Opening 9 Mar 2023
Writing credits: Steven Spielberg, Tony Kushner
Principal actors: Michelle Williams, Paul Dano, Seth Rogen, Gabriel LaBelle, Mateo Zoryan
It’s winter in Jersey as Mitzi (Michelle Williams) and Burt Fabelman (Paul Dano) take eight-year-old Sammy (Mateo Zoryon) to his first movie experience entitled The Greatest Show on Earth. The film ends with a spectacular train crash using a miniature train set just like the one Sammy has at home. At first his parents think he was traumatized but later come to realize these images have made a strong impact on his future development. Moving to Arizona in the 1950s gives Sammy (Gabriel LaBelle) an opportunity to develop his passion for filmmaking. A semi-autobiographical coming-of-age story, director Steven Spielberg finally brings his own family’s story to the big screen through the eyes of the fictional character Sammy. While Sammy explores the power of the camera in developing new innovations, both experimental and technological in his films, he discovers the need to see the truth about both his dysfunctional family and the world around him. Through the lens, he recaptures the appreciation of his mom and dad being not only his parents but as real people dealing with their own individual realities. Spielberg dedicates this film to both his parents Leah Adler and Arnold Spielberg who were both remarkable in their own lives. It is interesting to know that Spielberg’s mother was a concert pianist and artist who died at the age of 97. Arnold Spielberg was an electrical engineer whose greatest contribution was to develop the first computer- controlled “point of sale” cash register and lived to be the age of 103.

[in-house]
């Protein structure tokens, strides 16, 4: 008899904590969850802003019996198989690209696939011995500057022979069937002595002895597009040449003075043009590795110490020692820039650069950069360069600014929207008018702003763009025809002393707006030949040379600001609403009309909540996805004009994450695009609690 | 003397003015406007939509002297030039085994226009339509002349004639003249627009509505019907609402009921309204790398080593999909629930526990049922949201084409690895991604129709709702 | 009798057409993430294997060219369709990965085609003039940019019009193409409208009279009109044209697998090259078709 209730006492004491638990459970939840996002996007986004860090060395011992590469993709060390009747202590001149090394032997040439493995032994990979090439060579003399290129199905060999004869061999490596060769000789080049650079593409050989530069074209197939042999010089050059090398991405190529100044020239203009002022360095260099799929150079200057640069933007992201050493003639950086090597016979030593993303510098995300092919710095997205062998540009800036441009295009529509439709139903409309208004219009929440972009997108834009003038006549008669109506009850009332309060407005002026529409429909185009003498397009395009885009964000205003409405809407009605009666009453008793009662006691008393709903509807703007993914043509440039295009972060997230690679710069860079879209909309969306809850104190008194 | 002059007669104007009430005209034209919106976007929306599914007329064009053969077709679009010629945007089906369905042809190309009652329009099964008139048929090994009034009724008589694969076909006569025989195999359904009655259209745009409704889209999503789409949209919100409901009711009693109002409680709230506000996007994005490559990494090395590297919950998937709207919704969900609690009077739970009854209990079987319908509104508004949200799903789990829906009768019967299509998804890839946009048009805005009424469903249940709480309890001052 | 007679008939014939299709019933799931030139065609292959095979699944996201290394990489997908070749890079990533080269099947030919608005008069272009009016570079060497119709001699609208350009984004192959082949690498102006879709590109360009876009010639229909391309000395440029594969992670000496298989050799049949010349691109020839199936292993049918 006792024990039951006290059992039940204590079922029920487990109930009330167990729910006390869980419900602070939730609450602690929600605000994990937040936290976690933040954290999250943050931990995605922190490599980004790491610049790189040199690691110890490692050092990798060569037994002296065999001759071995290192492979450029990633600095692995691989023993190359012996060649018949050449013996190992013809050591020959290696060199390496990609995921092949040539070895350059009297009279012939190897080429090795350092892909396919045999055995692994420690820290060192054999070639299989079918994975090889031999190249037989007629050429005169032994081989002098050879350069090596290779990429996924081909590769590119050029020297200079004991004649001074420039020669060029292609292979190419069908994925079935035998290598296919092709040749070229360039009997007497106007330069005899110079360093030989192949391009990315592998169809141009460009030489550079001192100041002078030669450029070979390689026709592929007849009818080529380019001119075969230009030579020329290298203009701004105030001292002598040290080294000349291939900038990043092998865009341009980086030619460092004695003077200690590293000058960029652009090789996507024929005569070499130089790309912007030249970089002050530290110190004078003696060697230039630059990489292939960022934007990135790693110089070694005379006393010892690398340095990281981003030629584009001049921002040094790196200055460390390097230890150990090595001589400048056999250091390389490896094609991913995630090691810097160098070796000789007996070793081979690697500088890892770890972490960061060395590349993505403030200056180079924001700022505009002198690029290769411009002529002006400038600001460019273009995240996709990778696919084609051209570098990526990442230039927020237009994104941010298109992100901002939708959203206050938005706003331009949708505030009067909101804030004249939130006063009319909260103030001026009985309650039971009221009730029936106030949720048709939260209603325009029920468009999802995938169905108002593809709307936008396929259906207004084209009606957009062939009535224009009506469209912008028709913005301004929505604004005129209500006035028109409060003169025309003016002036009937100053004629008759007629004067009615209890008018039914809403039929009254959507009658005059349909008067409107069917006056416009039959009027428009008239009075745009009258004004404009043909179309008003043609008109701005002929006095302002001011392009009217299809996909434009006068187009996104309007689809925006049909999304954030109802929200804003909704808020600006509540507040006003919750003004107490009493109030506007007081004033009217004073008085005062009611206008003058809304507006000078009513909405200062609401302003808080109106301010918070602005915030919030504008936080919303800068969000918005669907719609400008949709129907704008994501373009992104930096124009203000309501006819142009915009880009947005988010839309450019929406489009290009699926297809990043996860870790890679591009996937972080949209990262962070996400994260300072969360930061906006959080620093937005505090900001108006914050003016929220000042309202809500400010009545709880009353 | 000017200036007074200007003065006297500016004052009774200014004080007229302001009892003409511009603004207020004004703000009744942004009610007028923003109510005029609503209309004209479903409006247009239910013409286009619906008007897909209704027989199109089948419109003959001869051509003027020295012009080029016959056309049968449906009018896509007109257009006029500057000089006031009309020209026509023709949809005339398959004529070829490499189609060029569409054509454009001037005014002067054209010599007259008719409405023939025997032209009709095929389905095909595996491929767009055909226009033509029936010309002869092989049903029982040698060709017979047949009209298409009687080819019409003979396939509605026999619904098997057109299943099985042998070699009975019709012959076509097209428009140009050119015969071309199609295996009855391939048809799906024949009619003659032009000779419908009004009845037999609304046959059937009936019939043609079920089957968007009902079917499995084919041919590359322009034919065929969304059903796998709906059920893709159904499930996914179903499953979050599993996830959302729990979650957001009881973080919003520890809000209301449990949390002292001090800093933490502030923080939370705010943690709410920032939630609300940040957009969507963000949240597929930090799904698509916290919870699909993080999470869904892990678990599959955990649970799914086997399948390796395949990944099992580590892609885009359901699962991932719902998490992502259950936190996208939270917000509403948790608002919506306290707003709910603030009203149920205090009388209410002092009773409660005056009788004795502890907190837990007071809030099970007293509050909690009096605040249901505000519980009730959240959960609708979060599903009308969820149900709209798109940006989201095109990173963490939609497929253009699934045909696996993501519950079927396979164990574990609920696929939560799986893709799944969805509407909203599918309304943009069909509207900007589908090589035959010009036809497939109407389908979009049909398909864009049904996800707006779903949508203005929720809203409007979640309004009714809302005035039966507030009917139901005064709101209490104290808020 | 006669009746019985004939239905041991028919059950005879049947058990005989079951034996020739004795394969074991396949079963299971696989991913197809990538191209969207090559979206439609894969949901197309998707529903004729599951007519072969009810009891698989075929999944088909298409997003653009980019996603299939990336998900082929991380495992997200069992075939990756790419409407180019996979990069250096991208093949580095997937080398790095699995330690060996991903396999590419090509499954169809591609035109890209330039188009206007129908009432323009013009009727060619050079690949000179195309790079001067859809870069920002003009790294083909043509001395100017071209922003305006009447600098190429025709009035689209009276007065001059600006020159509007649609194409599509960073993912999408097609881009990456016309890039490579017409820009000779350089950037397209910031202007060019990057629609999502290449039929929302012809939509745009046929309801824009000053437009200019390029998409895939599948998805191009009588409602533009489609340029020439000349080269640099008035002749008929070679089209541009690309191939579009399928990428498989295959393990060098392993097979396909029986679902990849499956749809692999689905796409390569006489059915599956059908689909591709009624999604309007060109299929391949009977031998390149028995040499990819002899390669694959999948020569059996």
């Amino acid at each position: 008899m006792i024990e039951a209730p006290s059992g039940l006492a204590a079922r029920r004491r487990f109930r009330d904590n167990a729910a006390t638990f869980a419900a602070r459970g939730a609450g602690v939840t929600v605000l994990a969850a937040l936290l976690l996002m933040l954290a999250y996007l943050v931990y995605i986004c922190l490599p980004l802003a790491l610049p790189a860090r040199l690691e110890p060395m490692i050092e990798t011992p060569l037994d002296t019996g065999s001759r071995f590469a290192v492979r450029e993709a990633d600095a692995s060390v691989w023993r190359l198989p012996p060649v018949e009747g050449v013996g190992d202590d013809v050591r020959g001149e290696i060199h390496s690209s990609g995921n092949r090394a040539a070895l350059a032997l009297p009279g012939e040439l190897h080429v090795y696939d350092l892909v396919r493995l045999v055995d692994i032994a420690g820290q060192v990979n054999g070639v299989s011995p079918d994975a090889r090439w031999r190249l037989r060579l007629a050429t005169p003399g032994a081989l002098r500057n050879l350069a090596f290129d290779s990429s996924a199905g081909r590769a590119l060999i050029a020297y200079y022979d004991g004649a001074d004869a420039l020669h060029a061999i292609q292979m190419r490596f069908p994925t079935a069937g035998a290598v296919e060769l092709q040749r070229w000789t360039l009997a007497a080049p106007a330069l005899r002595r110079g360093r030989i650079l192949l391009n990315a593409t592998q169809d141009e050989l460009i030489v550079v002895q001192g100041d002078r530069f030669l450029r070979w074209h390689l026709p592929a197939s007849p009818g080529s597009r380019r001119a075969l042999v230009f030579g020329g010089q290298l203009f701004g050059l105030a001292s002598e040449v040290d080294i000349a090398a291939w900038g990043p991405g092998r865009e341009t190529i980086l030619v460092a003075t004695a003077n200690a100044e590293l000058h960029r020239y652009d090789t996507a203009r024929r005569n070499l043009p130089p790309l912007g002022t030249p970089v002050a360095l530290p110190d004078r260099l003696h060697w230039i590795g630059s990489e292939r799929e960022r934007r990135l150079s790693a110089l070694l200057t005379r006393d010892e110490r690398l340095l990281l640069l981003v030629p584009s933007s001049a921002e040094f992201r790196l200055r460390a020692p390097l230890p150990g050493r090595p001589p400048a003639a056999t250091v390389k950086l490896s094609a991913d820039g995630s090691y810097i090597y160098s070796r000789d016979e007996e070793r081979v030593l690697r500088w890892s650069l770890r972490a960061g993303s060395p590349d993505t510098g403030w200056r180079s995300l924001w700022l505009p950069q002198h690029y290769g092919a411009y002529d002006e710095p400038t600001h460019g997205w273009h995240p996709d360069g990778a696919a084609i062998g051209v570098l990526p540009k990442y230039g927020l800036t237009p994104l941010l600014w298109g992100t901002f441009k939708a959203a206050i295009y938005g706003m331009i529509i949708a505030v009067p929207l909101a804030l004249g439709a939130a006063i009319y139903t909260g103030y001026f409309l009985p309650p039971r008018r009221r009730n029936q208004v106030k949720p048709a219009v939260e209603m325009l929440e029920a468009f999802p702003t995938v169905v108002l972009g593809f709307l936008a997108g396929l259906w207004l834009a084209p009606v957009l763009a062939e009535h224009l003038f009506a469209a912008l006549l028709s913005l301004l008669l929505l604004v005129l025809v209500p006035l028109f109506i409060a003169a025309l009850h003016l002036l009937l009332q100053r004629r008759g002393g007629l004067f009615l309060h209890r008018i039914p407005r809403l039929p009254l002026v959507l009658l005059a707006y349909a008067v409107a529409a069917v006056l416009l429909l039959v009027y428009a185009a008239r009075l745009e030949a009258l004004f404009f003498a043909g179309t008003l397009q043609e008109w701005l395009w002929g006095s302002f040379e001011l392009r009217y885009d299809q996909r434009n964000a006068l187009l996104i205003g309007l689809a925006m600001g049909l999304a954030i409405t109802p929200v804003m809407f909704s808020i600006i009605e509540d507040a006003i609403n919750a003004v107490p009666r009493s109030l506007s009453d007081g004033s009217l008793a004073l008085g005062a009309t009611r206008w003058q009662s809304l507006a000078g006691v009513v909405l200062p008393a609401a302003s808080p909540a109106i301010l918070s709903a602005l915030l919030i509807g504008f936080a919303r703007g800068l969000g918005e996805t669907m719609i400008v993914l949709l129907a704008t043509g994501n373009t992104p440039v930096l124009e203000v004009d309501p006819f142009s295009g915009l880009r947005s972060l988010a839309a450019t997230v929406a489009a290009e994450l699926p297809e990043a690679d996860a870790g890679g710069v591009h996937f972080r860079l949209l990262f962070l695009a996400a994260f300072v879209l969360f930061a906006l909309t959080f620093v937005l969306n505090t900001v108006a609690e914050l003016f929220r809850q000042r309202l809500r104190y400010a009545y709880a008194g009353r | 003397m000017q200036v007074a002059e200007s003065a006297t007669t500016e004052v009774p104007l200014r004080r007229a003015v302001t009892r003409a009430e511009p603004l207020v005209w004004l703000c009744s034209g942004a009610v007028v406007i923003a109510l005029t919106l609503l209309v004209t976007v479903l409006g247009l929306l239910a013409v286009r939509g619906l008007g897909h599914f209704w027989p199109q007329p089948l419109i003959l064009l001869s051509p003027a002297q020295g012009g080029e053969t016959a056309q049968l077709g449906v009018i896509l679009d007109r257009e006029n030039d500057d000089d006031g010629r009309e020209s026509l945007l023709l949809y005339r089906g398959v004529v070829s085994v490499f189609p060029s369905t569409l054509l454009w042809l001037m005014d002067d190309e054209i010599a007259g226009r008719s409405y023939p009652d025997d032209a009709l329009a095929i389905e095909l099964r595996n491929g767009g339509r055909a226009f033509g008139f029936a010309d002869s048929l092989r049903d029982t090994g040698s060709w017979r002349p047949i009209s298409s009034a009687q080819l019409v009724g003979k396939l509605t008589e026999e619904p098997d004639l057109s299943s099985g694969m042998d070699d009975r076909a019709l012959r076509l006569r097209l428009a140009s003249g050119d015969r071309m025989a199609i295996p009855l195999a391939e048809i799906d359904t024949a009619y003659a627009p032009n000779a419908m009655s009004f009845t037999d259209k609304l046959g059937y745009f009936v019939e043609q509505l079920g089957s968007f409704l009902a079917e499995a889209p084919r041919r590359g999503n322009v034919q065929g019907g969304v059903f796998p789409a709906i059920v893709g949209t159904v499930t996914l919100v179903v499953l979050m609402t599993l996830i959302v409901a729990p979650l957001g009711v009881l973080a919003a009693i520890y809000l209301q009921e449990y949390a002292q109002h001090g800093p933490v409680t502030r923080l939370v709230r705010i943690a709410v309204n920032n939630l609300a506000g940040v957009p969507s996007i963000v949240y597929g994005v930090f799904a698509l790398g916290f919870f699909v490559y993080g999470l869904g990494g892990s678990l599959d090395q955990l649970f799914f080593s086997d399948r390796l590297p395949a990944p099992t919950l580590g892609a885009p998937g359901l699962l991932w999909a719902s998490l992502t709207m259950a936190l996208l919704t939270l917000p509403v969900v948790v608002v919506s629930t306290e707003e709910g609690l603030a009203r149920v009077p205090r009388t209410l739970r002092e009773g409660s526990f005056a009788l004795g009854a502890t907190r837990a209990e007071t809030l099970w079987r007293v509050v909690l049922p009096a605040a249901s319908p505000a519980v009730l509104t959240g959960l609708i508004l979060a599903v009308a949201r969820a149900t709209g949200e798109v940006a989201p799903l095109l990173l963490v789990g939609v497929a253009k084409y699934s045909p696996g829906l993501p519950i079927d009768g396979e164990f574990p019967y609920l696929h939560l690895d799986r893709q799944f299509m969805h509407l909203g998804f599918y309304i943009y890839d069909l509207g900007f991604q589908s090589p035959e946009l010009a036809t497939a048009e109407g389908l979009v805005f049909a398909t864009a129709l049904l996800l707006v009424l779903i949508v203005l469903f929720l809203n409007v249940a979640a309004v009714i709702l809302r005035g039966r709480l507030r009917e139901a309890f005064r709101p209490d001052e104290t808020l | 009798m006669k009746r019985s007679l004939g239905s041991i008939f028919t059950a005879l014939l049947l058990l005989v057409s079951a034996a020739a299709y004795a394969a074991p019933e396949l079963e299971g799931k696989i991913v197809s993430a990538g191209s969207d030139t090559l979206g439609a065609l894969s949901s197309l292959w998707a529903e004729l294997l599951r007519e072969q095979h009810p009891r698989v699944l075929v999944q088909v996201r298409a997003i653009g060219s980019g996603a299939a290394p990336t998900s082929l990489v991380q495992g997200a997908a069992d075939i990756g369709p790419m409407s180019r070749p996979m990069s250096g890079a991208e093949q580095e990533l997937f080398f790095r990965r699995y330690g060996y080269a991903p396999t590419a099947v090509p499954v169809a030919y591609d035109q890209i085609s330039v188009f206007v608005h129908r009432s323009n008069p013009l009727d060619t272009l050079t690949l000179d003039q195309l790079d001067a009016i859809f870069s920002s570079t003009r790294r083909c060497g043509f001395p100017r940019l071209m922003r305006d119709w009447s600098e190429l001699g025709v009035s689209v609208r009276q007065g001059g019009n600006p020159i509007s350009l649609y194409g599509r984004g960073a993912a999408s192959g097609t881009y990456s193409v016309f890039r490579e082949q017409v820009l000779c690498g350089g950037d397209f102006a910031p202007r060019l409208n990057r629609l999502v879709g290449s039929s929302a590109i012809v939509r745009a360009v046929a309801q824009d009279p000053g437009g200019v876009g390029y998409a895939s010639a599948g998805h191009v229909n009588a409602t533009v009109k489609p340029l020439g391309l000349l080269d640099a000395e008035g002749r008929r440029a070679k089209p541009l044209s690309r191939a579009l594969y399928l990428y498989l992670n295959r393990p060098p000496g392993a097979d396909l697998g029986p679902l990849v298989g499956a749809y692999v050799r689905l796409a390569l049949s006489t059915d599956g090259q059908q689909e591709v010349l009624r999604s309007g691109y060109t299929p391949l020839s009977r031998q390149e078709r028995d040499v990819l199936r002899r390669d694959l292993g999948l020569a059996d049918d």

This film is not only a tribute to his parents but also his filmmaking career. It is embedded with his past films that he had shot, but this time he had the chance to improve them using Super 8 and 16-mm footage making this film a magical experience. Looking at what Spielberg has accomplished in his lifetime can take your breath away. The Fabelmans clearly ranks as one of his best films along with ET (1982), Jaws (1973), Schindler’s List (1993), Catch Me If You Can (2002), and many more. It is not a surprise that The Fabelmans has won numerous awards including Best Film at the 80th Golden Globes; it is certainly a film worth watching. (Shelly Schoeneshoefer)
Director Steven Spielberg is a legend - he is said to be the most successful film director of all time. At age 76, his movie-making career spans over 50 years. He has been nominated 19 times for Academy Awards, and won the Oscar three times. Jaws, E.T., Jurassic Park, Indiana Jones, and of course Schindler's List are among his most acclaimed and successful films. At this year's Berlinale, he will receive the Honorary Golden Bear for lifetime achievement.
There, in Berlin, will be the German opening of The Fabelmans, which is coming with lots of advance praise such as seven Oscar nominations. Semi-biographical, it is Steven Spielberg's homage to his own journey to becoming a famous director, and thus his most personal film to date. It starts in 1952 in New Jersey, when his parents Burt (Paul Dano) and Mitzi (Michelle Williams) take their 8-year old son Sammy (Mateo Zoryan, later, as a teenager, played by Gabriel LaBelle) to the cinema to watch Cecil B. deMille's The Greatest Show on Earth. The scene of the train crash makes such an impact on young Sammy, that his wish for Hanukkah is a toy train set. With the help of his mother borrowing his father's 8mm camera, he crashes the expensive train, to recreate the scene. He continues filming his younger sisters in home movies, becoming more and more involved in what his father, who has a technical mind, believes is a hobby, but his mother, a pianist who gave up her career for her family, recognizes as a great artistic potential. Soon the family moves to Arizona, where Sam's father has another job offer, taking along Burt's business partner and friend Bennie (Seth Rogen). After an outing to a camping ground with the family and Bennie, which Sam filmed, Sam makes an unsettling discovery looking at the footage, involving Bennie and his mother.